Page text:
Laurier II (2014)

LOCATION: Deep Bay, British Columbia

Case number: 120-742-C1

The Incident
On July 14, 2014, the Canadian Coast Guard (CCG) was informed by the Deep Bay Harbour Authority, B.C., that the Laurier II (201 GT), at anchor in the port, was likely abandoned and that the vessel had the potential for causing oil pollution. On July 31, 2014, CCG mailed a Notice to the presumed owner informing them of their responsibilities. This person responded, declaring that he was only a representative of the company. He informed the CCG that the vessel was being monitored and that the owner planned to repair the vessel.

Throughout the next two years, the CCG periodically checked the Laurier II. The area where the vessel was moored included a sensitive ecosystem and a multi-million dollar shellfish industry. On occasion, CCG pumped out of the hull the rainwater and the slow ingress of sea water.

On June 23, 2016, the CCG contracted a consultant to conduct an internal and external vessel condition survey and to determine the location, extent and quantities of fuels and oils aboard in and assess the risk to the environment. Two CCG response specialists also attended the survey.

The survey report indicates the vessel, of riveted and steel construction, was in all-round poor condition. There were significant amounts of diesel and lubricating oils in the fuel tanks, fuel lines, engines, and engine beds. The surveyor recommended an imminent dry docking of the vessel in order to ensure its integrity and reduce the risks of potential pollution.

On August 30, 2016, the CCG was contacted by the Deep Bay Harbour Authority advising that the Laurier II was now low in the water and likely to sink. CCG personnel stationed nearby were tasked to pump out the water and deploy pollution counter-measures equipment if necessary. Successful dewatering raised the bow of the vessel; the CCG personnel identified a baseball size hole in the starboard bow about a foot below the waterline where the seawater was entering. A temporary internal wooden patch was applied and the water ingress was stopped.

On September 1, 2016, a Direction Order was sent to the owner’s representative to take measures to prevent pollution damage from the vessel. A response was required by September 7. On September 2, the owner’s representative replied that a crew would be on site September 6 to effect interim repairs.

On September 6, 2016, the CCG observed that the crew working on the Laurier II appeared to be removing items from the vessel instead of making the expected repairs. The CCG, now convinced that the Laurier II presented an imminent threat to pollute, decided to her towed out of Deep Bay to a location where it could be properly and closely monitored. The owner’s representative was informed that the owner would be liable for the costs incurred.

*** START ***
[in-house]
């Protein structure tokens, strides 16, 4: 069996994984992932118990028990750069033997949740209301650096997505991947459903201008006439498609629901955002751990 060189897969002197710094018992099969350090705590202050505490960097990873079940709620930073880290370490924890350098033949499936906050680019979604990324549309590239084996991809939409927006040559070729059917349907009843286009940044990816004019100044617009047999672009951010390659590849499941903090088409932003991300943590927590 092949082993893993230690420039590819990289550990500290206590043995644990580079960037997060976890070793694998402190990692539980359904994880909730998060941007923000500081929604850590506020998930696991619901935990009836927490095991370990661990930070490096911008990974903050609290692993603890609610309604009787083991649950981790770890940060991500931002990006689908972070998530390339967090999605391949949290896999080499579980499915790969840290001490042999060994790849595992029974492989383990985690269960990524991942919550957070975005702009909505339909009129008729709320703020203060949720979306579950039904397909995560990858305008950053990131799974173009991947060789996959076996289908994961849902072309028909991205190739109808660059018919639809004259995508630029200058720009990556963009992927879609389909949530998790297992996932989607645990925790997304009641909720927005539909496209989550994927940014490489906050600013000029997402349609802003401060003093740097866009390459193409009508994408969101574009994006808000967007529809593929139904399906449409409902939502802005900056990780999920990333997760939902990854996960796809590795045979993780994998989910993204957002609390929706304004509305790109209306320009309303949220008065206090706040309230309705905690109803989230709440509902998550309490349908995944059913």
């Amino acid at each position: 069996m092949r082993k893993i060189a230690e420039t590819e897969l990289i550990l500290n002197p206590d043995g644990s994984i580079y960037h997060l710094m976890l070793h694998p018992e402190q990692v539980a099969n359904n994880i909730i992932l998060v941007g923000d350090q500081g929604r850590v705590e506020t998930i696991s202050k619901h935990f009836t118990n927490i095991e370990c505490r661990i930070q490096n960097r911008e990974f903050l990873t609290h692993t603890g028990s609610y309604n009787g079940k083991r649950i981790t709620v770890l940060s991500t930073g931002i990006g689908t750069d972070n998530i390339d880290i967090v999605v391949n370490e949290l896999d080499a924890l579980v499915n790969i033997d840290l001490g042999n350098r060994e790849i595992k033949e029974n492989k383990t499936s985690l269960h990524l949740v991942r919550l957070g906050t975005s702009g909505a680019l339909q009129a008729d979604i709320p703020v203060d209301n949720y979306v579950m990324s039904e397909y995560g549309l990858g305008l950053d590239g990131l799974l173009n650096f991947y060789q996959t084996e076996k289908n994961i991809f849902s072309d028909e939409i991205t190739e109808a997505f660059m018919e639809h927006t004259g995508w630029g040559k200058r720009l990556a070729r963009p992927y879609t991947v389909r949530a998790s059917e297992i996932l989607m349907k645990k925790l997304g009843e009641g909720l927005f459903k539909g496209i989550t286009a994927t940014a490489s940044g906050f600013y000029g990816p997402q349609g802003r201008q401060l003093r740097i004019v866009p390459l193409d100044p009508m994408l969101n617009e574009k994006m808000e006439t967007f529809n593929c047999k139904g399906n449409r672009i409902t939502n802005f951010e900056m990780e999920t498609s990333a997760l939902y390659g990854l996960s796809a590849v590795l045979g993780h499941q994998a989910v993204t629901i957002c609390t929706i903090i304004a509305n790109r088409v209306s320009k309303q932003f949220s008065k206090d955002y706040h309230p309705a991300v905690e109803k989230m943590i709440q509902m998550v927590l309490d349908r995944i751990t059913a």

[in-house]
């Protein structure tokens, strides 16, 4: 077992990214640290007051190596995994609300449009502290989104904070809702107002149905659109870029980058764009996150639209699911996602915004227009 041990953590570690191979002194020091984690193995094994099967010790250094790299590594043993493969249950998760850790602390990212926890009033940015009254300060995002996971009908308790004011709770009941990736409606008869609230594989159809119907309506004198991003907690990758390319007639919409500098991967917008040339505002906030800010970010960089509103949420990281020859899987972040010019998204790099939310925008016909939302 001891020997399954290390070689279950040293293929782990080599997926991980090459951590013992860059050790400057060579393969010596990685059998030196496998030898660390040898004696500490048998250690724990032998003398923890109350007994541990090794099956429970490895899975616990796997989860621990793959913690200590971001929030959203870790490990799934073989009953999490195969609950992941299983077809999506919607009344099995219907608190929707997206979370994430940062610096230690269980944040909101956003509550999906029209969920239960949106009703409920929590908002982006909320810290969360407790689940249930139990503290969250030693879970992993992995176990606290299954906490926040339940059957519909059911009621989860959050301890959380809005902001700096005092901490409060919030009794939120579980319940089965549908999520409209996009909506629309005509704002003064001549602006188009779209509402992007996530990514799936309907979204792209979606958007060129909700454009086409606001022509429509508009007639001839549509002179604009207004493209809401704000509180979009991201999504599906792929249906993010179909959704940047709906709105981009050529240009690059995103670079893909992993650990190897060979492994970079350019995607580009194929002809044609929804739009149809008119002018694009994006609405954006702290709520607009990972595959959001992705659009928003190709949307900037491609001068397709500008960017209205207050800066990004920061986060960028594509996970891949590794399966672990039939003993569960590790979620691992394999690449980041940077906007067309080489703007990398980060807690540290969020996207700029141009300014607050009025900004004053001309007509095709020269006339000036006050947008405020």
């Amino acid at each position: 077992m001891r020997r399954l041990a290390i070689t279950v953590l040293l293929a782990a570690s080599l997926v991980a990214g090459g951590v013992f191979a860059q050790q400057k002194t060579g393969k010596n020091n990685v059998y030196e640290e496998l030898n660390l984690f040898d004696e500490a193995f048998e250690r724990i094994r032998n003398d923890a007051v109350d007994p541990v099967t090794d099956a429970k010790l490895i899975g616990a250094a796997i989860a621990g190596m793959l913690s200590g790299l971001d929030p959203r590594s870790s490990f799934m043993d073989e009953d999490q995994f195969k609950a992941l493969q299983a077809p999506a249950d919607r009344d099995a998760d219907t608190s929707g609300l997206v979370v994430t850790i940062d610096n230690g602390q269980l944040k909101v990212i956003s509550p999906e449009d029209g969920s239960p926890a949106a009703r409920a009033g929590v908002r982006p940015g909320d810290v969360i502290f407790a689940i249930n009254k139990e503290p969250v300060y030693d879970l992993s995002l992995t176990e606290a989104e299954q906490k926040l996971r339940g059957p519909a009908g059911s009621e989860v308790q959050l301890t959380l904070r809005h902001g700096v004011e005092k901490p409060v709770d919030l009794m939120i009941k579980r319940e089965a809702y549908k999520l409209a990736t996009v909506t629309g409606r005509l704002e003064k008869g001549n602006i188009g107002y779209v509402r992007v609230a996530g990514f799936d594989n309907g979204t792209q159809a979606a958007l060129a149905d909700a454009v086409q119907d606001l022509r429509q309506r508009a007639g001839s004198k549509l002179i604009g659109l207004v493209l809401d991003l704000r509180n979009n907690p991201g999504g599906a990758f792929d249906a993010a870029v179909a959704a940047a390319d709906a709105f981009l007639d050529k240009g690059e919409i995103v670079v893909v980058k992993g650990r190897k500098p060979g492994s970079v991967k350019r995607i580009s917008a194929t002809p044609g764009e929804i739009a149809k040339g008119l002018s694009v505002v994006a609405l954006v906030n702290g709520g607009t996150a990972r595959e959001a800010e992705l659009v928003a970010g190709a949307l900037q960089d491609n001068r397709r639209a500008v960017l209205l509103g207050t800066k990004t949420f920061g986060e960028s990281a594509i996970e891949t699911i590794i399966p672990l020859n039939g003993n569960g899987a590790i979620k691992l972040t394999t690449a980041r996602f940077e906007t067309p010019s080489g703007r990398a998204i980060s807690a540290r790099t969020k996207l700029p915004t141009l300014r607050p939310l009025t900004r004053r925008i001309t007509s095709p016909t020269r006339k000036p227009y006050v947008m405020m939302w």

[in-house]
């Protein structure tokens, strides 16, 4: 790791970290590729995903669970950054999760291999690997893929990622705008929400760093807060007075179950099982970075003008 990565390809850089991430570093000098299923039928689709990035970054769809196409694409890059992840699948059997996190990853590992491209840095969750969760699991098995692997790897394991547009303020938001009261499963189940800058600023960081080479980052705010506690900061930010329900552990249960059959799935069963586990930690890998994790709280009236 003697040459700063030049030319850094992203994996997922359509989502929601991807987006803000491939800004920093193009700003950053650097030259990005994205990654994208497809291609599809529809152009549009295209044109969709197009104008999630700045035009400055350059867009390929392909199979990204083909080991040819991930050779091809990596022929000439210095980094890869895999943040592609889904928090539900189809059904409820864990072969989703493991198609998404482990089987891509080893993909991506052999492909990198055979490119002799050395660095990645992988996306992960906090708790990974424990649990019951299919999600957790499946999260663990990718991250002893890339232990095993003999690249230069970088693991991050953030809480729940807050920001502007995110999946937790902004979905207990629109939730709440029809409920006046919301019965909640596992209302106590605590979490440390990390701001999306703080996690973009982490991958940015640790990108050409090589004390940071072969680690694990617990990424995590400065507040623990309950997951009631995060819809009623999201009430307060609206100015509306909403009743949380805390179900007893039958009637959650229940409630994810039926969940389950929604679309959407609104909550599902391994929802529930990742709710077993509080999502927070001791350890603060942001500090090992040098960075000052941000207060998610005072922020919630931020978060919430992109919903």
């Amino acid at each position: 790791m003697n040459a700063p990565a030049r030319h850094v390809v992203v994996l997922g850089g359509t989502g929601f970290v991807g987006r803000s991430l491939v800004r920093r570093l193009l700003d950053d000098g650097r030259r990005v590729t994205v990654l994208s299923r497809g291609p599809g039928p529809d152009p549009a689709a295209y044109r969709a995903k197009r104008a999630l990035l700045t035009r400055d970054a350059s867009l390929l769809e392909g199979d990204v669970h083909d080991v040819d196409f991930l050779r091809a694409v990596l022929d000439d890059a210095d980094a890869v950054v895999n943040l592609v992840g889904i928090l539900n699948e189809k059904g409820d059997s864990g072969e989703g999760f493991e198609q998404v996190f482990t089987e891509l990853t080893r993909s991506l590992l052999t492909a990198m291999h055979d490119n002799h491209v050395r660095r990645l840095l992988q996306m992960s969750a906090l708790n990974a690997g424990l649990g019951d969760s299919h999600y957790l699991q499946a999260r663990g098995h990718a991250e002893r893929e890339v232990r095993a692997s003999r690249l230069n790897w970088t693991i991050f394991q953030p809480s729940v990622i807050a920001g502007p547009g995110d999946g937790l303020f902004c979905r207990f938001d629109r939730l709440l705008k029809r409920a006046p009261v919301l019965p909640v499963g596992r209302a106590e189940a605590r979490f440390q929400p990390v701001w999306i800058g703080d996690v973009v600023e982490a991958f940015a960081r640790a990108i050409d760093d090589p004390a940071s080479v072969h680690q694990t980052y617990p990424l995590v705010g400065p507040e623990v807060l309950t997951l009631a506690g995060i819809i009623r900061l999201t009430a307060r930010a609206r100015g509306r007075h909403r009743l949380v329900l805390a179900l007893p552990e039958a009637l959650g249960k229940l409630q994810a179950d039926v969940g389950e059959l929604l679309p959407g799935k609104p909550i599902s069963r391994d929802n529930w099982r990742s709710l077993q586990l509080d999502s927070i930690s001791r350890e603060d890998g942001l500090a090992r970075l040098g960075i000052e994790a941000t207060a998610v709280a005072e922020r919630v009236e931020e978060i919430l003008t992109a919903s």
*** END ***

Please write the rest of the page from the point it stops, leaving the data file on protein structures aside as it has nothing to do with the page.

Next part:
On September 6, 2016, a contractor hired by the CCG towed the Laurier II to Ladysmith Harbour, approximately 60 miles south of Deep Bay.

On September 12, 2016, another survey of the Laurier II was undertaken and Transport Canada Marine Safety (TCMS) conducted its own inspection; the vessel was found unfit for sea. TCMS found large quantities of various grades of oil that would eventually pollute the marine environment due to the state of the vessel. The independent survey indicates that the vessel was at high risk of foundering due to the possibility of underwater hull breaches suddenly and spontaneously occurring at any time.

A final Direction Order was issued on October 24, 2016, asking the owner’s representative to immediately address the ongoing pollution issues by having the vessel removed from the marine environment. With no timely response, the CCG contracted to have the vessel removed and deconstructed. Deconstruction of the Laurier II began on November 7, 2016 and was completed on January 31, 2017.

The Claim
On January 22, 2018, CCG acting on behalf of the Department of Fisheries and Oceans (DFO/CCG) filed a claim with the Administrator in the amount of $384,365.01, made pursuant to the Marine Liability Act.

The Administrator determined that the claim was admissible under Part 7 of the Act.

Assessment and Offer
As of March 31, 2018, assessment was still in progress.

The file remains open.